Compare any two graphics cards:
GeForce GTX 1060 3GB vs Radeon RX 480 4GB
IntroThe GeForce GTX 1060 3GB makes use of a 16 nm design. nVidia has clocked the core frequency at 1506 MHz. The GDDR5 RAM is set to run at a frequency of 2000 MHz on this specific model. It features 1152 SPUs as well as 72 Texture Address Units and 48 ROPs.
Compare those specs to the Radeon RX 480 4GB, which features a clock speed of 1120 MHz and a GDDR5 memory frequency of 1750 MHz. It also features a 256-bit bus, and makes use of a 14 nm design. It features 2304 SPUs, 144 TAUs, and 32 Raster Operation Units.
Power Usage and Theoretical Benchmarks
Power Consumption (Max TDP)
In theory, the Radeon RX 480 4GB should be a bit faster than the GeForce GTX 1060 3GB in general. (explain)
Texel RateThe Radeon RX 480 4GB will be a lot (approximately 49%) faster with regards to anisotropic filtering than the GeForce GTX 1060 3GB. (explain)
Pixel RateThe GeForce GTX 1060 3GB is quite a bit (approximately 102%) more effective at AA than the Radeon RX 480 4GB, and able to handle higher resolutions more effectively. (explain)
Please note that the above 'benchmarks' are all just theoretical - the results were calculated based on the card's specifications, and real-world performance may (and probably will) vary at least a bit.
Please note that the price comparisons are based on search keywords - sometimes it might show cards with very similar names that are not exactly the same as the one chosen in the comparison. We do try to filter out the wrong results as best we can, though.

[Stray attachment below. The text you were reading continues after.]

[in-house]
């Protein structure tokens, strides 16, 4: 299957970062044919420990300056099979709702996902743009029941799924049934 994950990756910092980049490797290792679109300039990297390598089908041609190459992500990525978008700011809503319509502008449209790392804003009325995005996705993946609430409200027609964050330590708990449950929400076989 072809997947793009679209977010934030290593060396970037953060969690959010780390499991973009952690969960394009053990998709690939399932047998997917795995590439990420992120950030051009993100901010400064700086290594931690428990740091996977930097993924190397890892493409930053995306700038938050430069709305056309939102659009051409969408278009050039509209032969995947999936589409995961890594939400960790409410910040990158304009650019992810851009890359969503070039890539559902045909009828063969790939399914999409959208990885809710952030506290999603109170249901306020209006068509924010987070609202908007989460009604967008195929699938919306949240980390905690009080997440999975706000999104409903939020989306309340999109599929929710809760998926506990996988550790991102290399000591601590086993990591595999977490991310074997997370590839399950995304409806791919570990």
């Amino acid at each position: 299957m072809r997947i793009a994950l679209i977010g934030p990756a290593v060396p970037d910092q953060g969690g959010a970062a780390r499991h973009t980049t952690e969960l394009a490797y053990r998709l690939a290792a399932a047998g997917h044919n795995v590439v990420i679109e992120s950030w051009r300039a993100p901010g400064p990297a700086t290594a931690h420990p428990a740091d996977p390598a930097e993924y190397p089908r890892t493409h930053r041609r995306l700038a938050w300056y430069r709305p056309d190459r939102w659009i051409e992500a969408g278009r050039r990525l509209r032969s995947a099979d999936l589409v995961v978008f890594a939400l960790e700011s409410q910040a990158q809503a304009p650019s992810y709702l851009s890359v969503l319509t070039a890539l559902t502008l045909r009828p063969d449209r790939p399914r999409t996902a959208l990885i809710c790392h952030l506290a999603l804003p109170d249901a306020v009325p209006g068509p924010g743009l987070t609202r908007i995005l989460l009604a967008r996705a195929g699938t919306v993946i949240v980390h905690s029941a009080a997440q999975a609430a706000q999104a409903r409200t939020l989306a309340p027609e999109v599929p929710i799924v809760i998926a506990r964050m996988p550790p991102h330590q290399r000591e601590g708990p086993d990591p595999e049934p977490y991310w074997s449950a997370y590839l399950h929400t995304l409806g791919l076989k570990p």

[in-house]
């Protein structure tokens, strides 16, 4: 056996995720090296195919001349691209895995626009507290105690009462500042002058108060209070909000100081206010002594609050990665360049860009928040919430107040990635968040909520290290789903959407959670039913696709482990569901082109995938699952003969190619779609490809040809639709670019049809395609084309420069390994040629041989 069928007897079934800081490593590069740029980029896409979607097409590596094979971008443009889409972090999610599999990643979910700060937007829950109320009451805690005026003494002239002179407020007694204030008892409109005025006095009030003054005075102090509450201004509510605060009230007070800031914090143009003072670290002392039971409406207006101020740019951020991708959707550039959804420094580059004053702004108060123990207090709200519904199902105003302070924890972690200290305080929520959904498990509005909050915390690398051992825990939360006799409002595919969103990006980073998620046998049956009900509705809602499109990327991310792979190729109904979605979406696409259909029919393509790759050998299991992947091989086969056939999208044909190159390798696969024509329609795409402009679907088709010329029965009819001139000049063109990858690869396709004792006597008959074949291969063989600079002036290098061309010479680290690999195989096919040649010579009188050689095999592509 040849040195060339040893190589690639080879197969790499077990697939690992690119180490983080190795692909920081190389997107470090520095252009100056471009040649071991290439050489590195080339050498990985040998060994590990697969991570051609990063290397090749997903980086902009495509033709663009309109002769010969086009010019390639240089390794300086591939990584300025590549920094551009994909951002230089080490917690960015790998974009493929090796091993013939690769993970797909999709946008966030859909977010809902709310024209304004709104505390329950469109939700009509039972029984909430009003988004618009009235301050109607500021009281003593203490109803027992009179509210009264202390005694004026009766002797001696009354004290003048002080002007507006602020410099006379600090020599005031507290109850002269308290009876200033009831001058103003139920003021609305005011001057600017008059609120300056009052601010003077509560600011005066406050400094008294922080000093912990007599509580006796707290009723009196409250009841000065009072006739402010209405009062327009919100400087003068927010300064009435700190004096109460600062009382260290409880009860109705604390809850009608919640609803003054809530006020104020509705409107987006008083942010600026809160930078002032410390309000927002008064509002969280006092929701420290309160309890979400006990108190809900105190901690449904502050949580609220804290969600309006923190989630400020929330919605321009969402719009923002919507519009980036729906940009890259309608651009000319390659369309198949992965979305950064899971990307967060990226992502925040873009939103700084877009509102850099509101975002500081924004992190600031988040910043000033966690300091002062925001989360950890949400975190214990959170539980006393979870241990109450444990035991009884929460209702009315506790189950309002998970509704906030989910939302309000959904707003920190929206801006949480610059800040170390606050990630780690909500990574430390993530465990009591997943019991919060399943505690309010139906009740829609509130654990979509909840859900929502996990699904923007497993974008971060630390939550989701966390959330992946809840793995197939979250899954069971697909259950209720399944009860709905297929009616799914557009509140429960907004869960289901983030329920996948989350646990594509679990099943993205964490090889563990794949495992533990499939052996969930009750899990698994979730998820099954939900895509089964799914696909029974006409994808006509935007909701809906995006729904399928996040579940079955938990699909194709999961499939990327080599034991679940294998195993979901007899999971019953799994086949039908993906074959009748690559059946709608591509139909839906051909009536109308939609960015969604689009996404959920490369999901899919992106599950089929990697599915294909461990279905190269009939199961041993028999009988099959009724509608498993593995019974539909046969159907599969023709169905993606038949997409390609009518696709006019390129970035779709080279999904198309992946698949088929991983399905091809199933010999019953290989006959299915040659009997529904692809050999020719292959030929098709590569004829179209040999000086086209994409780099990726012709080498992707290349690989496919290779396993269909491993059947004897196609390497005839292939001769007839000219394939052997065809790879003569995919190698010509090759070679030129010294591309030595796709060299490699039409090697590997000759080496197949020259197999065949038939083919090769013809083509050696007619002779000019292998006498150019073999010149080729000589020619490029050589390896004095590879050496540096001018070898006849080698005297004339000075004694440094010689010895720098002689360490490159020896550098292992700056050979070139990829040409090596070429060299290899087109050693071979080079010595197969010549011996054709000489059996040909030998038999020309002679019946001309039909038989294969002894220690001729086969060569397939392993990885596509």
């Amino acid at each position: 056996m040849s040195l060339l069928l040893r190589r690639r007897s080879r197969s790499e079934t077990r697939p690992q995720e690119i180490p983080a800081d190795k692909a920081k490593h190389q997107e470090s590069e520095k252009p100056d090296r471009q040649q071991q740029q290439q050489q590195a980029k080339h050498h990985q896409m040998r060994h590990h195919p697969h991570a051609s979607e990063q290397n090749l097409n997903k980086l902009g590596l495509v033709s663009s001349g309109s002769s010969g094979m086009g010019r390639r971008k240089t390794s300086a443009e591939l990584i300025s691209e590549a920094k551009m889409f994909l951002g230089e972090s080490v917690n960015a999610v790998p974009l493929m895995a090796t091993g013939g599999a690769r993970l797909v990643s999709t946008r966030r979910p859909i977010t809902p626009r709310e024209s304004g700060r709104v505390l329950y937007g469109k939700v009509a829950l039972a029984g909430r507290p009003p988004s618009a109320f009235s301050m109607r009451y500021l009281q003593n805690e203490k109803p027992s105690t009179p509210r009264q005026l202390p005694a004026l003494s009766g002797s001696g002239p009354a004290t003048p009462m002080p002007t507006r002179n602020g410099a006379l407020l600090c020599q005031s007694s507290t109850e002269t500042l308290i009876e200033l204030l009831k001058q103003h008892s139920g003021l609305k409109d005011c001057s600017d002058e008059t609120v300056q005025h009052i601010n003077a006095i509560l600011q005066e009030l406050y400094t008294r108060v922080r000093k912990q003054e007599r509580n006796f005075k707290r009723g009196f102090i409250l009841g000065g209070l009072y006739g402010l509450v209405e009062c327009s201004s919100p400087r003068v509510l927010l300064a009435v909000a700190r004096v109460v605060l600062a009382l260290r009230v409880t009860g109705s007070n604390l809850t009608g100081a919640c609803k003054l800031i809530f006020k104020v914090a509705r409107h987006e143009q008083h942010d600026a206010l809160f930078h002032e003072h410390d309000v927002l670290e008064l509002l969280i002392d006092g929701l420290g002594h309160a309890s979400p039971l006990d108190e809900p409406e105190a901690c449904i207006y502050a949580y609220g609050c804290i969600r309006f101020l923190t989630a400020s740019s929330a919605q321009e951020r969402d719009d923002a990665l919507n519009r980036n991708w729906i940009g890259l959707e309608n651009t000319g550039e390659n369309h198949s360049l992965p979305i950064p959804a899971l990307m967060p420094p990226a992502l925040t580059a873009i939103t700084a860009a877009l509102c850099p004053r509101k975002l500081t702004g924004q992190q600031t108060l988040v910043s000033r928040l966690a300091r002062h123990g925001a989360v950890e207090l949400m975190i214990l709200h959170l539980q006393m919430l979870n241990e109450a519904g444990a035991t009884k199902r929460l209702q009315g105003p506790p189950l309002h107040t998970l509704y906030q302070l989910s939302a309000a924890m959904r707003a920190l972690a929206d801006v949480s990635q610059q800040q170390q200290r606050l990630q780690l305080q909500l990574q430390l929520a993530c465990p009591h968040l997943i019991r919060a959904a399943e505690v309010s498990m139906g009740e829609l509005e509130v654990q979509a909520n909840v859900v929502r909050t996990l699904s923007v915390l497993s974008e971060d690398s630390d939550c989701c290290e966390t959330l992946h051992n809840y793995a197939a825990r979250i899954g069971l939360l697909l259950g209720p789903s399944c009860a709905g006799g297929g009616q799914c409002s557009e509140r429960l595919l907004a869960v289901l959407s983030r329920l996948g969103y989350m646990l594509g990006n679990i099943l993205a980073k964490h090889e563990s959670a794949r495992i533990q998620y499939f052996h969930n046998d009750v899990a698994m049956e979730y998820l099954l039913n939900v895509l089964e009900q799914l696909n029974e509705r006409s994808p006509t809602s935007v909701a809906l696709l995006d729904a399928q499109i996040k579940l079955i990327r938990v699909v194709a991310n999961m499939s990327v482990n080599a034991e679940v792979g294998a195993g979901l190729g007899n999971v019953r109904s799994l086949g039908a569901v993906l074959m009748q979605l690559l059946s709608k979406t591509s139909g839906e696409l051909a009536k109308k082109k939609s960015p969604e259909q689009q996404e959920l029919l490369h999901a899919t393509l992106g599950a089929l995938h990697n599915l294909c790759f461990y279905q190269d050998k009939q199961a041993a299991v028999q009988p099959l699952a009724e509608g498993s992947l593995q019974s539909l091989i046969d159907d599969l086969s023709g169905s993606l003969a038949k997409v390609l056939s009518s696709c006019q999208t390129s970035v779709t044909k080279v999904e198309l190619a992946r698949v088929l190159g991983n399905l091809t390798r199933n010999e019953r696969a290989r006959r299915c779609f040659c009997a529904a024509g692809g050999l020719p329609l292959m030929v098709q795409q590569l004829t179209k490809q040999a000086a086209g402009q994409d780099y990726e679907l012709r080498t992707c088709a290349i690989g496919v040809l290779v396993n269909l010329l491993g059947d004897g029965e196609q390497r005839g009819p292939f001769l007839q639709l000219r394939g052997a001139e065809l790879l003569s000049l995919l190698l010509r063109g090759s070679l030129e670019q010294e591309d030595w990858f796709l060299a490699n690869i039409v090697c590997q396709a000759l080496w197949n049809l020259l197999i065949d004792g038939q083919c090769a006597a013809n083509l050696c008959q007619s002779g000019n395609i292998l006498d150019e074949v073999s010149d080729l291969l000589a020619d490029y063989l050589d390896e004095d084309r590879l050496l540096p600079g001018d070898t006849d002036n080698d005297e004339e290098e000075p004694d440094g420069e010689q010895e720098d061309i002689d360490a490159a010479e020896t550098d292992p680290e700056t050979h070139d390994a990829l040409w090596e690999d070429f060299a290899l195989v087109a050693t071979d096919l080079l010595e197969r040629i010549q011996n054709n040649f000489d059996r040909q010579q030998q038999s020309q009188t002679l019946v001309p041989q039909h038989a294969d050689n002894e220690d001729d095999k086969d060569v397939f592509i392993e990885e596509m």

Memory Bandwidth: Memory bandwidth is the max amount of data (measured in megabytes per second) that can be transferred over the external memory interface within a second. It is calculated by multiplying the bus width by its memory clock speed. If the card has DDR type RAM, it must be multiplied by 2 again. If DDR5, multiply by 4 instead. The better the bandwidth is, the faster the card will be in general. It especially helps with anti-aliasing, HDR and high resolutions.
Texel Rate: Texel rate is the maximum number of texture map elements (texels) that can be applied per second. This is worked out by multiplying the total number of texture units by the core clock speed of the chip. The higher the texel rate, the better the graphics card will be at texture filtering (anisotropic filtering - AF). It is measured in millions of texels processed in a second.
Pixel Rate: Pixel rate is the most pixels that the graphics chip could possibly write to the local memory in one second - measured in millions of pixels per second. Pixel rate is worked out by multiplying the amount of Raster Operations Pipelines by the clock speed of the card. ROPs (Raster Operations Pipelines - also called Render Output Units) are responsible for outputting the pixels (image) to the screen. The actual pixel rate also depends on many other factors, especially the memory bandwidth - the lower the memory bandwidth is, the lower the potential to reach the maximum fill rate.